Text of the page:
SYDNEY, March 17 (Xinhua) -- A group of Melbourne University researchers is making great progress in its goal to eradicate all preventable eye diseases among indigenous Australians by 2020.
The small team at the university's Indigenous Eye Health (IEH) group has for the past 10 years been working to improve the poor state of eye care among Indigenous communities and, since 2010, have reduced by 50 percent the rates of avoidable blindness.
Vision loss and full blindness are three times more prevalent among indigenous Australians than the rest of the population, even though in 94 percent of those cases, the condition is preventable with regular eye checks, basic washing facilities or simply being prescribed spectacles.
In many cases, sufferers don't have access to these services, a story of neglect and poor policy-coordination that IEH group leader Professor Hugh Taylor has found stunning.
"It isn't rocket science, it isn't a new technique or treatment," Taylor said on Friday at the university's "Close the Gap for Vision by 2020 National Conference".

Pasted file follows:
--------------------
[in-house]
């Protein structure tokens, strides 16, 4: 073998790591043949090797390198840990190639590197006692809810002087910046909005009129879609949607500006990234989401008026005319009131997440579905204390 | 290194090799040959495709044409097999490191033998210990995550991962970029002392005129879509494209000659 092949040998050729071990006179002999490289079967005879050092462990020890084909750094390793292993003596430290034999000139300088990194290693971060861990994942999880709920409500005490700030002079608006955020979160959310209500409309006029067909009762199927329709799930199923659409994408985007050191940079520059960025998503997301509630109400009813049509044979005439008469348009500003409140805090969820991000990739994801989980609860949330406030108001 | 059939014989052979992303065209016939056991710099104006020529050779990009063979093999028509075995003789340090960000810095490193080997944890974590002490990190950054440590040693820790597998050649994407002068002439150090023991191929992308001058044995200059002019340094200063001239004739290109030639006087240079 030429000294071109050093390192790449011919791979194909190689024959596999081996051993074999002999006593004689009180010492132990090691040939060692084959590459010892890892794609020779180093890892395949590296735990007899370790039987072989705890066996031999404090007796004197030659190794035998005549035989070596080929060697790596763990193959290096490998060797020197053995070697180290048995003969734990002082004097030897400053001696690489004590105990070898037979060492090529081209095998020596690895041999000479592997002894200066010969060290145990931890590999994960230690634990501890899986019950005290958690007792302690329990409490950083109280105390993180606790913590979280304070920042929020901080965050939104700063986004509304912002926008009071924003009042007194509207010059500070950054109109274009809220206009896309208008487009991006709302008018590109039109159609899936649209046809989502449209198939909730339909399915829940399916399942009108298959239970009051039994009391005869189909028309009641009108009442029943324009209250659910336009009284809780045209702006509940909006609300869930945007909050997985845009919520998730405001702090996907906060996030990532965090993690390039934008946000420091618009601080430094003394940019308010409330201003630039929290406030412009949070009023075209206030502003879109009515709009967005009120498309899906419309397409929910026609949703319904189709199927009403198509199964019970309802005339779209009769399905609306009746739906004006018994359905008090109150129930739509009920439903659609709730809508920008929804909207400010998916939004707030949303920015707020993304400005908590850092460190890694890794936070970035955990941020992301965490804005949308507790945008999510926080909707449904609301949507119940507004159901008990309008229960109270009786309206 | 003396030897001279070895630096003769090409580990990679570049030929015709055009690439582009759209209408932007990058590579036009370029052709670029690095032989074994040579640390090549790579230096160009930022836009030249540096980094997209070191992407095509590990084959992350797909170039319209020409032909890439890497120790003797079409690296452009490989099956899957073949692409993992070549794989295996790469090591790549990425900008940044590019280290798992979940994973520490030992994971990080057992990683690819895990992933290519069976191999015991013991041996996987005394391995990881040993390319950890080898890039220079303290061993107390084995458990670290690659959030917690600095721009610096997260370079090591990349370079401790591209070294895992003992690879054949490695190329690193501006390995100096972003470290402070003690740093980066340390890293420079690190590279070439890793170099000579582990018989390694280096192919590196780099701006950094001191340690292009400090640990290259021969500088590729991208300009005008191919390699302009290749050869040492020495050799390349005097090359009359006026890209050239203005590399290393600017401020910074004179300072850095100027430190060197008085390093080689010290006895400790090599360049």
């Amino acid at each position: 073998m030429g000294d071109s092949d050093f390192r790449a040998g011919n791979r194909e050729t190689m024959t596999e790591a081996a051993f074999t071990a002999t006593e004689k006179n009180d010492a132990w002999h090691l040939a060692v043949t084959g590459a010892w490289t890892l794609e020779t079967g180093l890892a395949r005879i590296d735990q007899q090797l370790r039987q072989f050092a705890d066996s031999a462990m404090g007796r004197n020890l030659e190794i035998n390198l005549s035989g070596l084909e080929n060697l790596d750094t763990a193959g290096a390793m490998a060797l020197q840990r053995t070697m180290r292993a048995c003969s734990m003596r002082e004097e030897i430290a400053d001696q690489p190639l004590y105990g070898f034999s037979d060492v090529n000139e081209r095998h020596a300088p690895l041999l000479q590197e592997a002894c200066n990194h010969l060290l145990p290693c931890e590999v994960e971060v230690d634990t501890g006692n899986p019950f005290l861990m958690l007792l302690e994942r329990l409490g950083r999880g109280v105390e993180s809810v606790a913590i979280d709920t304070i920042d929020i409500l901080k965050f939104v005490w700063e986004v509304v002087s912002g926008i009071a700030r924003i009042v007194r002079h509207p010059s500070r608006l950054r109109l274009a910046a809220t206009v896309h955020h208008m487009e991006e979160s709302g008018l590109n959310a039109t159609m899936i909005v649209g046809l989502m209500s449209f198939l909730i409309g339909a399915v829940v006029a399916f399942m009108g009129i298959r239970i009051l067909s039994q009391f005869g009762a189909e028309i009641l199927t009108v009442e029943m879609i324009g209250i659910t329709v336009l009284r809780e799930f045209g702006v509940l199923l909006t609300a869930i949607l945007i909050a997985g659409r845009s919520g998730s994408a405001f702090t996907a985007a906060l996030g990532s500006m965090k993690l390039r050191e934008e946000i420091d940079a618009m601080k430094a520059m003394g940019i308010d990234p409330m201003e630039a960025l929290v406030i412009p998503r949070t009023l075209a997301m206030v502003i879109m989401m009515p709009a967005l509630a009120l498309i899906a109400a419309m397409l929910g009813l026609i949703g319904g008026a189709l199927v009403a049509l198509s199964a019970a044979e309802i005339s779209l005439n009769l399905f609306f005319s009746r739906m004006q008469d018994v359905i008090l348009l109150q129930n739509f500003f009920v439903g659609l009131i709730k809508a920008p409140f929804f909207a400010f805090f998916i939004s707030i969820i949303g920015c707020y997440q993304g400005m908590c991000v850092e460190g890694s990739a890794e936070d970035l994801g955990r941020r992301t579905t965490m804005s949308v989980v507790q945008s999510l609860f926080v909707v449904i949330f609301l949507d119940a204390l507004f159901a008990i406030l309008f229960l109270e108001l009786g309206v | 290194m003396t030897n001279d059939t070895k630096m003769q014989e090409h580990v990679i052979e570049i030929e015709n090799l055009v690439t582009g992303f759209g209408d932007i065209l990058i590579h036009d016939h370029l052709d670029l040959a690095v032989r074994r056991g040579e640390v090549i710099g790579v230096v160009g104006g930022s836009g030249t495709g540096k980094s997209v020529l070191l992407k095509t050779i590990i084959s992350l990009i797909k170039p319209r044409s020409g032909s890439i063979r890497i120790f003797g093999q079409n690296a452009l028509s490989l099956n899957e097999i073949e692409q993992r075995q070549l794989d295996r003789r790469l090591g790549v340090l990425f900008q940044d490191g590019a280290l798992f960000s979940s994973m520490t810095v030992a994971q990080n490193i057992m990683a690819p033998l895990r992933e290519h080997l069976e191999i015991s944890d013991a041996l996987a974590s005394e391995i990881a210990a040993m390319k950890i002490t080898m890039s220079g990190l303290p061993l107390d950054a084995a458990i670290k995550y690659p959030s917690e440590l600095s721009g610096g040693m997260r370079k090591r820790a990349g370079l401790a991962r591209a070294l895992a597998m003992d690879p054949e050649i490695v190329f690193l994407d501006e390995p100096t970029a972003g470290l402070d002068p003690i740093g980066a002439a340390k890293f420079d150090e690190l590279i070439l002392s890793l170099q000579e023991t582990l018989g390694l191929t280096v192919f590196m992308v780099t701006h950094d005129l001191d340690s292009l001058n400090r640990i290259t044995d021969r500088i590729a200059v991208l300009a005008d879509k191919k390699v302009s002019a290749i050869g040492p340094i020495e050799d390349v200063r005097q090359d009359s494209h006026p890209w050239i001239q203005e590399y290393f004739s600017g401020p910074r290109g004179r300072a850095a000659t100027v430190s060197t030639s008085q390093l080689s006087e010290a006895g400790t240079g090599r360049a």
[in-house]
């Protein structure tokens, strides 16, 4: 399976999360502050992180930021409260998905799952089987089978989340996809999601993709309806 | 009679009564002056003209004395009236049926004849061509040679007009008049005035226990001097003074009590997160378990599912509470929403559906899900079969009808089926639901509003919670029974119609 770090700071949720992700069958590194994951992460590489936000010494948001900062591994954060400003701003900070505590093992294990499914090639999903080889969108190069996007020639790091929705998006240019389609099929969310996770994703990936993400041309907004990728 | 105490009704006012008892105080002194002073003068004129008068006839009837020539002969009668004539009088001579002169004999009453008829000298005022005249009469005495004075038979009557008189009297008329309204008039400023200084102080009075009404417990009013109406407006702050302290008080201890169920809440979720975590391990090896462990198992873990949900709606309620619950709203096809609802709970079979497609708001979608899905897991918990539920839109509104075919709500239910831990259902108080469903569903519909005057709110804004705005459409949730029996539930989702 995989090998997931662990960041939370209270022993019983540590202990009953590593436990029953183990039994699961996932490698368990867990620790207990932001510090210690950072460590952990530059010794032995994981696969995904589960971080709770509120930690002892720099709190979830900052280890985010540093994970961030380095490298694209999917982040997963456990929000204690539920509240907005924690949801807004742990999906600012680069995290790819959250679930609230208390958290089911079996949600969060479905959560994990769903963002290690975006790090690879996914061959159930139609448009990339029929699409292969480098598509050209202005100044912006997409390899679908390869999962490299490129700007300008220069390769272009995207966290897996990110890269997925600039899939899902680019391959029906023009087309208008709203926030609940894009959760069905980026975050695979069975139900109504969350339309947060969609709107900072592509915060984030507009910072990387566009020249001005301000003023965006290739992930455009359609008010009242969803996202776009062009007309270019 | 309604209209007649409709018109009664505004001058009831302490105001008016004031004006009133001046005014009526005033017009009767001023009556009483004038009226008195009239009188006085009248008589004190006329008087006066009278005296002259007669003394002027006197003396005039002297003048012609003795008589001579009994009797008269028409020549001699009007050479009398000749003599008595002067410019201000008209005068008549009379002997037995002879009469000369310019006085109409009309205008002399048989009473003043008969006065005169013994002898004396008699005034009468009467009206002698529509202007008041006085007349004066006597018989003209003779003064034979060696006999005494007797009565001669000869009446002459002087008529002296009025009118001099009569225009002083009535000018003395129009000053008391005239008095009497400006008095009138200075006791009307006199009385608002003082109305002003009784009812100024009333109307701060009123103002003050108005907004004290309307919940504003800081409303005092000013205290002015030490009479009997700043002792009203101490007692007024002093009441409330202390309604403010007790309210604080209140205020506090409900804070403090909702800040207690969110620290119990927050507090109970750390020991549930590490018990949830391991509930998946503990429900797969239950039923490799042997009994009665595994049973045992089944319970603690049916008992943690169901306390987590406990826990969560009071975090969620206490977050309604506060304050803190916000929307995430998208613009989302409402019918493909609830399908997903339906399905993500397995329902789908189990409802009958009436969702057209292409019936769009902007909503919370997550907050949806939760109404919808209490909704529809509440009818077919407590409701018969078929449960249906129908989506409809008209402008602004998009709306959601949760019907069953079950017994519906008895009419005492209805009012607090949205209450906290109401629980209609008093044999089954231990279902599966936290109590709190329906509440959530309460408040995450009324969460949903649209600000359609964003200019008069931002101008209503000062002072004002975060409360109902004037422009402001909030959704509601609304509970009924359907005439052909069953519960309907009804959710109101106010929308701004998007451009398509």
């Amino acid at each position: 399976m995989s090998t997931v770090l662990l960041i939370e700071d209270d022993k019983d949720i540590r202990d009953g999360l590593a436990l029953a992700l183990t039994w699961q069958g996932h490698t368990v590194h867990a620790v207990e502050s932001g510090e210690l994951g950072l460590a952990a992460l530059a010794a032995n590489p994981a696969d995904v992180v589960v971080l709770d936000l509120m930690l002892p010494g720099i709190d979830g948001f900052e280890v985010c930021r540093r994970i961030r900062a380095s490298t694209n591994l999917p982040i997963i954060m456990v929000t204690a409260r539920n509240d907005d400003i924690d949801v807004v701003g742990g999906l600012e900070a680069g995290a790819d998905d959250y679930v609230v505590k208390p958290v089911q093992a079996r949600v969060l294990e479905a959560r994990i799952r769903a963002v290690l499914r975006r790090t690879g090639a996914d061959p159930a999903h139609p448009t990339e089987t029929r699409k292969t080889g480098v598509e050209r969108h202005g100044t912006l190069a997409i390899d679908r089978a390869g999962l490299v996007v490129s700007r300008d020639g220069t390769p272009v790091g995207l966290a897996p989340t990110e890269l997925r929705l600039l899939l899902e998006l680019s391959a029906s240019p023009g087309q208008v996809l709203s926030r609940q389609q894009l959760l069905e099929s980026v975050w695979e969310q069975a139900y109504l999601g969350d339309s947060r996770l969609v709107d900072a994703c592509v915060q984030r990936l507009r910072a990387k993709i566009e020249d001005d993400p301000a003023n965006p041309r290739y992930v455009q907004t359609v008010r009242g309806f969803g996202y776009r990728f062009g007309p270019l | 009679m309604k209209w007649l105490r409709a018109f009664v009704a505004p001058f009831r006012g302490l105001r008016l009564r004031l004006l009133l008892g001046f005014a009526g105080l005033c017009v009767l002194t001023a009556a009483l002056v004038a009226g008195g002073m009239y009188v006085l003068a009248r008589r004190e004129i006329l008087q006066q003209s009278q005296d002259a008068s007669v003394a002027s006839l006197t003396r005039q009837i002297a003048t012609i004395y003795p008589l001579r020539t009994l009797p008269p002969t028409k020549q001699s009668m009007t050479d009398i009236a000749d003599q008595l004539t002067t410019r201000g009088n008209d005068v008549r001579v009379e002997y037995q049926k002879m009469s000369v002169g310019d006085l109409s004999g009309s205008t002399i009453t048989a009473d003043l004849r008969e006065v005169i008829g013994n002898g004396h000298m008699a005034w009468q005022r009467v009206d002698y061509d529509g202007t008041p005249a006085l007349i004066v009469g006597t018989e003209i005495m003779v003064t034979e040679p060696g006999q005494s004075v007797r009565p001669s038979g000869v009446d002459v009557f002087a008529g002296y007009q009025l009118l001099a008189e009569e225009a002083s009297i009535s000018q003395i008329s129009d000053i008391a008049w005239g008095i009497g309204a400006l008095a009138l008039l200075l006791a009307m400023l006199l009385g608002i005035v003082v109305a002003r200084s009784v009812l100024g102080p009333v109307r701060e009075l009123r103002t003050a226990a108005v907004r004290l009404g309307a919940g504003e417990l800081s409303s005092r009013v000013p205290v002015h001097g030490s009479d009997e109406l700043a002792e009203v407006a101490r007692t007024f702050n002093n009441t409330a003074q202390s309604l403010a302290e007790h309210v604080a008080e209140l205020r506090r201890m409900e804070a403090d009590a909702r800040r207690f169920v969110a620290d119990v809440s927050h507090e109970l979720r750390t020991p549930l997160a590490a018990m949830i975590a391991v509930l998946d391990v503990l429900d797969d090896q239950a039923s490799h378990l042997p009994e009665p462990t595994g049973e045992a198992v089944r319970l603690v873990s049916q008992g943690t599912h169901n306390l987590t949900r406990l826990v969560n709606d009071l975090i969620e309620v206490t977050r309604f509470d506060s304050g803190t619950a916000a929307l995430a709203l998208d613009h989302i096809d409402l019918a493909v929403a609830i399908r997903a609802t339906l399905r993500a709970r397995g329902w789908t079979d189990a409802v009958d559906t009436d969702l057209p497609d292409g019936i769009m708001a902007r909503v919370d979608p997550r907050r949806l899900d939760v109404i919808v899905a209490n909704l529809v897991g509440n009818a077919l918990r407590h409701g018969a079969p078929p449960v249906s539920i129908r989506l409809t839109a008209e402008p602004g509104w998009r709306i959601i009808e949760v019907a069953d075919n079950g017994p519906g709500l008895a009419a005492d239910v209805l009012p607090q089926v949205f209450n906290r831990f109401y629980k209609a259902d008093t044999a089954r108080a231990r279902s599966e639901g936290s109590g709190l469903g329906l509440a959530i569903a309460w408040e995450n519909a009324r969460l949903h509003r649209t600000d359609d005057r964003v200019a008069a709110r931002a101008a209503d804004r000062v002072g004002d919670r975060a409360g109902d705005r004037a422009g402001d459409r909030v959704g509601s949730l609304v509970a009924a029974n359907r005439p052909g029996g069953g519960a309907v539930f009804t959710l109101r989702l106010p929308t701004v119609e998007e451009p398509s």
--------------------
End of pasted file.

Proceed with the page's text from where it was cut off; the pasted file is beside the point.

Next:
"It's simply about making sure that people are getting the care they need.
"What was needed was for someone to show governments the data, show them the solution and give them a target and that is where the university and researches have come in."
One of the group's most important initiatives has been an online calculator, which gives health providers and networks the exact level of eye care they need to be delivering, based on the size of their local communities.
An early survey report in 2008 found that cataracts and trachoma were the leading diseases that affected indigenous Australians, while also revealing that only 20 percent of this population wore glasses for distance.
The survey revealed the shocking finding that blindness caused by cataracts was 12 times higher among indigenous Australians, at a time when many poorer countries than Australia have eliminated trachoma disease.
But targeted actions since the gradual implementation in 2012 of the Roadmap means that improvements are finally being seen, with trachoma rates among children aged between 5-9 falling 21 percent in communities across the Northern Territory, South Australia and Western Australia.
"To tackle most of the big health problems, we don't need a new breakthrough or discovery," Taylor said. "What we need to do is simply better apply the knowledge that we already have."